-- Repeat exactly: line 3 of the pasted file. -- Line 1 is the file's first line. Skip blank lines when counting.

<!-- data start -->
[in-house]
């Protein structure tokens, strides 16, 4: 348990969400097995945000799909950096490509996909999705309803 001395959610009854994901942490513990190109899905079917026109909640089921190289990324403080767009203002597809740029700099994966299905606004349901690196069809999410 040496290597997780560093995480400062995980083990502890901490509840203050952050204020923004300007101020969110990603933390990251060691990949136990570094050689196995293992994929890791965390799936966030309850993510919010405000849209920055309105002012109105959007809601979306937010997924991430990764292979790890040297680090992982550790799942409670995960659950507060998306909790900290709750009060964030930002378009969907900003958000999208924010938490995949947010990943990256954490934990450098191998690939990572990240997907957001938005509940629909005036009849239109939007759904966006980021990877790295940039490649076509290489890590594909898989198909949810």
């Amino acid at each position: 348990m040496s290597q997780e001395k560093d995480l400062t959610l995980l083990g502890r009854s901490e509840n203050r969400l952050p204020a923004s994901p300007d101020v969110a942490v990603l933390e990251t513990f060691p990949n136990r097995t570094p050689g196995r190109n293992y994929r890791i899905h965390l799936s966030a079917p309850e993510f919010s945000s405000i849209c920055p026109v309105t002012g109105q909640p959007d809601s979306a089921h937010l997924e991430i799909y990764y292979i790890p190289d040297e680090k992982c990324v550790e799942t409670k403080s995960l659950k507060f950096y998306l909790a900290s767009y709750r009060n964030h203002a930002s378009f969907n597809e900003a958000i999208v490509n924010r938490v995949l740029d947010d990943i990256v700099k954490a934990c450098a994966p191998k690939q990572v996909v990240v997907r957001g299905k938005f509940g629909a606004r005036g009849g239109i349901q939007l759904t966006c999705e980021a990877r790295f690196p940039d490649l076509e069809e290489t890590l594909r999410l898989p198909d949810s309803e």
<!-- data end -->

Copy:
């Amino acid at each position: 348990m040496s290597q997780e001395k560093d995480l400062t959610l995980l083990g502890r009854s901490e509840n203050r969400l952050p204020a923004s994901p300007d101020v969110a942490v990603l933390e990251t513990f060691p990949n136990r097995t570094p050689g196995r190109n293992y994929r890791i899905h965390l799936s966030a079917p309850e993510f919010s945000s405000i849209c920055p026109v309105t002012g109105q909640p959007d809601s979306a089921h937010l997924e991430i799909y990764y292979i790890p190289d040297e680090k992982c990324v550790e799942t409670k403080s995960l659950k507060f950096y998306l909790a900290s767009y709750r009060n964030h203002a930002s378009f969907n597809e900003a958000i999208v490509n924010r938490v995949l740029d947010d990943i990256v700099k954490a934990c450098a994966p191998k690939q990572v996909v990240v997907r957001g299905k938005f509940g629909a606004r005036g009849g239109i349901q939007l759904t966006c999705e980021a990877r790295f690196p940039d490649l076509e069809e290489t890590l594909r999410l898989p198909d949810s309803e």